Abstract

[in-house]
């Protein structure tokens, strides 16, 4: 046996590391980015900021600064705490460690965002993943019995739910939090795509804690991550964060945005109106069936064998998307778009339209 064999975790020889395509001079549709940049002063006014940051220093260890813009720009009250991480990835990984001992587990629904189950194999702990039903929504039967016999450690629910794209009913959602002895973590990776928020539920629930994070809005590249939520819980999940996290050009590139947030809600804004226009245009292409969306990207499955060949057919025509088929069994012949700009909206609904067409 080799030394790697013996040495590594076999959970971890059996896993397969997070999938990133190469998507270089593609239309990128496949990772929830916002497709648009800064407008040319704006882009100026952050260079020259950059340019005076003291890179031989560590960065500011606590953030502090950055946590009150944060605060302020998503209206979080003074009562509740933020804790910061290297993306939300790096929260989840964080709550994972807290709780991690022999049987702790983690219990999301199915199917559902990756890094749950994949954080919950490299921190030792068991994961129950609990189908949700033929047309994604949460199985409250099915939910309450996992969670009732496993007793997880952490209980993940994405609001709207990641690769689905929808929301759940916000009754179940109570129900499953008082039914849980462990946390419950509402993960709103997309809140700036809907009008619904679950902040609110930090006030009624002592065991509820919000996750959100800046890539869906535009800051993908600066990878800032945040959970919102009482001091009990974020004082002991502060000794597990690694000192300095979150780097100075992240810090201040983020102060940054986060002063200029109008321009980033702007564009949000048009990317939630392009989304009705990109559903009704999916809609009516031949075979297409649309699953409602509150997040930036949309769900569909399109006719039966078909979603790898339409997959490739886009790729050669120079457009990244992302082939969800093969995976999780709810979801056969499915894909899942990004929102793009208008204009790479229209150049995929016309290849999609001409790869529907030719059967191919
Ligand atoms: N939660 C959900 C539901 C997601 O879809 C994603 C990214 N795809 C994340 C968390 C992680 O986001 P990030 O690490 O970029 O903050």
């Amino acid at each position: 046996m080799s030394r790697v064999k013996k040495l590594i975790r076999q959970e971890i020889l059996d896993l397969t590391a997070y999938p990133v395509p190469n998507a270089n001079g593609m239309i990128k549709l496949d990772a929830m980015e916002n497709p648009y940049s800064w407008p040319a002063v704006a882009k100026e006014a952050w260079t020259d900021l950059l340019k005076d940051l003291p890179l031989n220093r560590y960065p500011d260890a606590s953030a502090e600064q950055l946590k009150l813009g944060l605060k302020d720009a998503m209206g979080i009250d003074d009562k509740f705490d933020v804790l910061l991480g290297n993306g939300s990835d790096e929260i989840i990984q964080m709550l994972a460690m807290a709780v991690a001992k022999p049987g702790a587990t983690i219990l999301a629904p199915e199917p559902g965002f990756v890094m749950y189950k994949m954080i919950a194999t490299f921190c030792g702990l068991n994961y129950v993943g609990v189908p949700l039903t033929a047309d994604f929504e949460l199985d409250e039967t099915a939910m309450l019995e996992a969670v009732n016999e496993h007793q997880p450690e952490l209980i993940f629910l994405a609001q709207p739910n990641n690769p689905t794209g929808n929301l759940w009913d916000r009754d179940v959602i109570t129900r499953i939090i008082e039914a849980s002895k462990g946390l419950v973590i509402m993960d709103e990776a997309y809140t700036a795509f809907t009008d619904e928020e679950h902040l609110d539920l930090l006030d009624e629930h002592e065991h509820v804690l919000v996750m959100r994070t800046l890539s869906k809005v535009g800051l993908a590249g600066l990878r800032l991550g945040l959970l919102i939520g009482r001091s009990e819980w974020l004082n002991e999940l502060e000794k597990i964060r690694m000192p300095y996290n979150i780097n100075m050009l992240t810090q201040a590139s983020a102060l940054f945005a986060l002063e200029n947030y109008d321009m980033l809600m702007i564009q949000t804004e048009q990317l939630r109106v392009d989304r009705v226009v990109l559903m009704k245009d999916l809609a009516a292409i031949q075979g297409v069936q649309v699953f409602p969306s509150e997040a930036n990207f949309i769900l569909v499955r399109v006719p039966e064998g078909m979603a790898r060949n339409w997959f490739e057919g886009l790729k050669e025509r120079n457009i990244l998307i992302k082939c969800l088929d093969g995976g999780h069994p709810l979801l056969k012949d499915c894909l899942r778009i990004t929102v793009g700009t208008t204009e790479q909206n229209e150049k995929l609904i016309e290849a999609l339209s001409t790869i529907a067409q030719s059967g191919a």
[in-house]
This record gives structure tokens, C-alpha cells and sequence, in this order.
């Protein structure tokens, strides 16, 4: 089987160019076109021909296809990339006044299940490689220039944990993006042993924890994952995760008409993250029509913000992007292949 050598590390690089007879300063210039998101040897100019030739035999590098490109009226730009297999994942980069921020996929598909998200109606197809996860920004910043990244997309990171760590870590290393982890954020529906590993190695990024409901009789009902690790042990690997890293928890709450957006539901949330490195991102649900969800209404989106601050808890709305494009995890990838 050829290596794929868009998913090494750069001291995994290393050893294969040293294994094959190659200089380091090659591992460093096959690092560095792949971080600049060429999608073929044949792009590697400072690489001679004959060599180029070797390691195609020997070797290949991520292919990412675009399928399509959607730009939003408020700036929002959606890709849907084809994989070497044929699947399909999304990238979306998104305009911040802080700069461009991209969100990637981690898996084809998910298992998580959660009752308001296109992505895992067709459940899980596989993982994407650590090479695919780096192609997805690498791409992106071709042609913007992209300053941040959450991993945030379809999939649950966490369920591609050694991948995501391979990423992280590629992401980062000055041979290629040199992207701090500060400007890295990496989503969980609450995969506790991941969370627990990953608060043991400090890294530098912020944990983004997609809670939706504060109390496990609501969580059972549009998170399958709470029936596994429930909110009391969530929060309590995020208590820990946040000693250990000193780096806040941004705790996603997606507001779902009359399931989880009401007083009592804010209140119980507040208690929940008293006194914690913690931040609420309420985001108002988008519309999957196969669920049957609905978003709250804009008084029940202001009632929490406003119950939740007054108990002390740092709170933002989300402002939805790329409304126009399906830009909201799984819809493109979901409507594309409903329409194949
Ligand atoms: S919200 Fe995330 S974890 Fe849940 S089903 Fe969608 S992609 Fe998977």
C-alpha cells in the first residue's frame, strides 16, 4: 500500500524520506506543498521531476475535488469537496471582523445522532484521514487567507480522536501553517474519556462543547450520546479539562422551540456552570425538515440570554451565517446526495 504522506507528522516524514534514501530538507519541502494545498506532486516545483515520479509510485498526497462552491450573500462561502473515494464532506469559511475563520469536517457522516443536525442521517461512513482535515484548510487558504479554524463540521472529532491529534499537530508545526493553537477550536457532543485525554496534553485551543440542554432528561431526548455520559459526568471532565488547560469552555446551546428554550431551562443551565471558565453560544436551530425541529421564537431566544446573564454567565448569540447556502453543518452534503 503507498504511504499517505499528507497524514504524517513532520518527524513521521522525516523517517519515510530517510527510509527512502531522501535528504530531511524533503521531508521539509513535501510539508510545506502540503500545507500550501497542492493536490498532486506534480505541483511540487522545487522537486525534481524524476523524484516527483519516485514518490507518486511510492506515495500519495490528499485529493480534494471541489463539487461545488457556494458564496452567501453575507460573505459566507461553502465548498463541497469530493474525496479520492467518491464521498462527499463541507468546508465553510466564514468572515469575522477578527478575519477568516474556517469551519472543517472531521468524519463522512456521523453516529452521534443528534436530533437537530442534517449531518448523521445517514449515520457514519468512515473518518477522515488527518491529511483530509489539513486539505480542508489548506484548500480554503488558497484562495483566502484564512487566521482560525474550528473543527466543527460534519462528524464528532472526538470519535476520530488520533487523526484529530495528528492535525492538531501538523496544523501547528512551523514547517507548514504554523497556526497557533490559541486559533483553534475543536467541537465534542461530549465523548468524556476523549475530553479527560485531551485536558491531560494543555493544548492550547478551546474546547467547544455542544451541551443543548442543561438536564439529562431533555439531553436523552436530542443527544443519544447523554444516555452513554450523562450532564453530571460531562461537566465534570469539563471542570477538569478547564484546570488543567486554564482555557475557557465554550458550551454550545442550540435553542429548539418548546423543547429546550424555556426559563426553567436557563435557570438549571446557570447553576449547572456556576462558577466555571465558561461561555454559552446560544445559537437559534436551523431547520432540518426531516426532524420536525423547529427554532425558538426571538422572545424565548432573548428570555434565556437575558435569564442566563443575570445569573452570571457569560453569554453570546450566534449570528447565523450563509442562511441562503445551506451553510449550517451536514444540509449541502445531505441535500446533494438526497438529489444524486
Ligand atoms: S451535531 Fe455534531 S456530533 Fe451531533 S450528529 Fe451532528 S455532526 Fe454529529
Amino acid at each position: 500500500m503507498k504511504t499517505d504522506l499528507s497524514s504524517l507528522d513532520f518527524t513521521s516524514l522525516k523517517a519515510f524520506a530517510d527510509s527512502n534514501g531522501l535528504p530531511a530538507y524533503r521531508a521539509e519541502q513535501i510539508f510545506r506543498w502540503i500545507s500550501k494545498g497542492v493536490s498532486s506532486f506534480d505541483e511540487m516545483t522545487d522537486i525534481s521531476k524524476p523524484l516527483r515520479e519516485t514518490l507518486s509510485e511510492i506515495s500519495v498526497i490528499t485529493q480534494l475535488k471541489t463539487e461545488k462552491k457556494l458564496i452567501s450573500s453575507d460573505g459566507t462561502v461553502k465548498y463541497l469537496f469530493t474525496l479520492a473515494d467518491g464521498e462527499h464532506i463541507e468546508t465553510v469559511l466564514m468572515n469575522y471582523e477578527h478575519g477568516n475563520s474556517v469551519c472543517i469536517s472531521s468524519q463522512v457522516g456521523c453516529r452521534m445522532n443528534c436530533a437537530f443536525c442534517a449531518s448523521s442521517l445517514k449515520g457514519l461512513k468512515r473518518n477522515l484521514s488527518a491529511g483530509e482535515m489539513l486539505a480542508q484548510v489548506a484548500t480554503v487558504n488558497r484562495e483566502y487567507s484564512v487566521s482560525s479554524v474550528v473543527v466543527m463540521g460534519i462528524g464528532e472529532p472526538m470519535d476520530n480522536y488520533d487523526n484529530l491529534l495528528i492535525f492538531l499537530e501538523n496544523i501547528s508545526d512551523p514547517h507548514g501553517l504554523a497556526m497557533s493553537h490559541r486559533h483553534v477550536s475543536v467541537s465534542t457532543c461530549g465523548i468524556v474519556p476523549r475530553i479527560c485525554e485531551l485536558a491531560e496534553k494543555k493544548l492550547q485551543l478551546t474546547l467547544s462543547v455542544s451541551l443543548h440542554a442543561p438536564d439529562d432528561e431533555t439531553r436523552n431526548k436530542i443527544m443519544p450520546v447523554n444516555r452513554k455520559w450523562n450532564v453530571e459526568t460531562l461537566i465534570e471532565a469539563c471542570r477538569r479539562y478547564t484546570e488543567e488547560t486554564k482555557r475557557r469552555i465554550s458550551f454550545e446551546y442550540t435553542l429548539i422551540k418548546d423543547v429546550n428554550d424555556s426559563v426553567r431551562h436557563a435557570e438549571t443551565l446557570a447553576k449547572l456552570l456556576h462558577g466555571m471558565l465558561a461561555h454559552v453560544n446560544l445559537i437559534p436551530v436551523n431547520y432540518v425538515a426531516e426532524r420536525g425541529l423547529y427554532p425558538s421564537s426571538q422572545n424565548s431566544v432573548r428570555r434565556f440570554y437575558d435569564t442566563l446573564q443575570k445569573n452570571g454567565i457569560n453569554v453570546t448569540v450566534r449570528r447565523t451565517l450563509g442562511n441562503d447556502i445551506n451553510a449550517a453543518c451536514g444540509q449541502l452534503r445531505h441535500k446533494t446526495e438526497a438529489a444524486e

Local cerebral blood flow was measured in rats by the 14C-labeled iodoantipyrine technique with quantitative autoradiography during the processing of environmental stimuli. Presentation of a tone increased blood flow in the auditory but not the visual pathway. When the animal had previously been conditioned to fear the tone, blood flow additionally increased in the hypothalamus and amygdala. Local cerebral blood flow can thus be used to detect patterns of cerebral excitation associated with transient (30- to 40-second) mental events in experimental animals.